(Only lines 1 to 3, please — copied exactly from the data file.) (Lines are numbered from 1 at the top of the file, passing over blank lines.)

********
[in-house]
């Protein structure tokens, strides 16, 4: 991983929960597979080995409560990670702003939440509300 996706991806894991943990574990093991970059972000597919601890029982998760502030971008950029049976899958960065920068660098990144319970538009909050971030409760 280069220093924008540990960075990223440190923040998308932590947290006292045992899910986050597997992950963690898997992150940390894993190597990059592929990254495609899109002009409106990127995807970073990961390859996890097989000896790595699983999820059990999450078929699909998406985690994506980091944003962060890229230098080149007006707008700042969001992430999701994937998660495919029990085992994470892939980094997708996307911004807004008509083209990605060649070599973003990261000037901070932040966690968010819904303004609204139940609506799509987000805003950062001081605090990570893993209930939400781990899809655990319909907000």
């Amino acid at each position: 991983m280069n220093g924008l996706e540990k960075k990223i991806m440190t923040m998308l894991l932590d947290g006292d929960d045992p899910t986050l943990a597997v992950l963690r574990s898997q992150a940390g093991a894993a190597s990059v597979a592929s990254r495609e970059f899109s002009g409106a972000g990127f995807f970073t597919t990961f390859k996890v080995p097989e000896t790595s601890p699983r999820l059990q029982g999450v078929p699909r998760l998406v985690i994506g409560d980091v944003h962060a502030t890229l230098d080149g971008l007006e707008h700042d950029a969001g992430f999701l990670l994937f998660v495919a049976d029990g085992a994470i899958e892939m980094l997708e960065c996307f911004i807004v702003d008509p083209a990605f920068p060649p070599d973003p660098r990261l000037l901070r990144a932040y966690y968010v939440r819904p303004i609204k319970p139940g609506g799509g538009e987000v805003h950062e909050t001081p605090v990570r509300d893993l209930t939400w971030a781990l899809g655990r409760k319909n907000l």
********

[in-house]
């Protein structure tokens, strides 16, 4: 991983929960597979080995409560990670702003939440509300 996706991806894991943990574990093991970059972000597919601890029982998760502030971008950029049976899958960065920068660098990144319970538009909050971030409760 280069220093924008540990960075990223440190923040998308932590947290006292045992899910986050597997992950963690898997992150940390894993190597990059592929990254495609899109002009409106990127995807970073990961390859996890097989000896790595699983999820059990999450078929699909998406985690994506980091944003962060890229230098080149007006707008700042969001992430999701994937998660495919029990085992994470892939980094997708996307911004807004008509083209990605060649070599973003990261000037901070932040966690968010819904303004609204139940609506799509987000805003950062001081605090990570893993209930939400781990899809655990319909907000």
């Amino acid at each position: 991983m280069n220093g924008l996706e540990k960075k990223i991806m440190t923040m998308l894991l932590d947290g006292d929960d045992p899910t986050l943990a597997v992950l963690r574990s898997q992150a940390g093991a894993a190597s990059v597979a592929s990254r495609e970059f899109s002009g409106a972000g990127f995807f970073t597919t990961f390859k996890v080995p097989e000896t790595s601890p699983r999820l059990q029982g999450v078929p699909r998760l998406v985690i994506g409560d980091v944003h962060a502030t890229l230098d080149g971008l007006e707008h700042d950029a969001g992430f999701l990670l994937f998660v495919a049976d029990g085992a994470i899958e892939m980094l997708e960065c996307f911004i807004v702003d008509p083209a990605f920068p060649p070599d973003p660098r990261l000037l901070r990144a932040y966690y968010v939440r819904p303004i609204k319970p139940g609506g799509g538009e987000v805003h950062e909050t001081p605090v990570r509300d893993l209930t939400w971030a781990l899809g655990r409760k319909n907000l």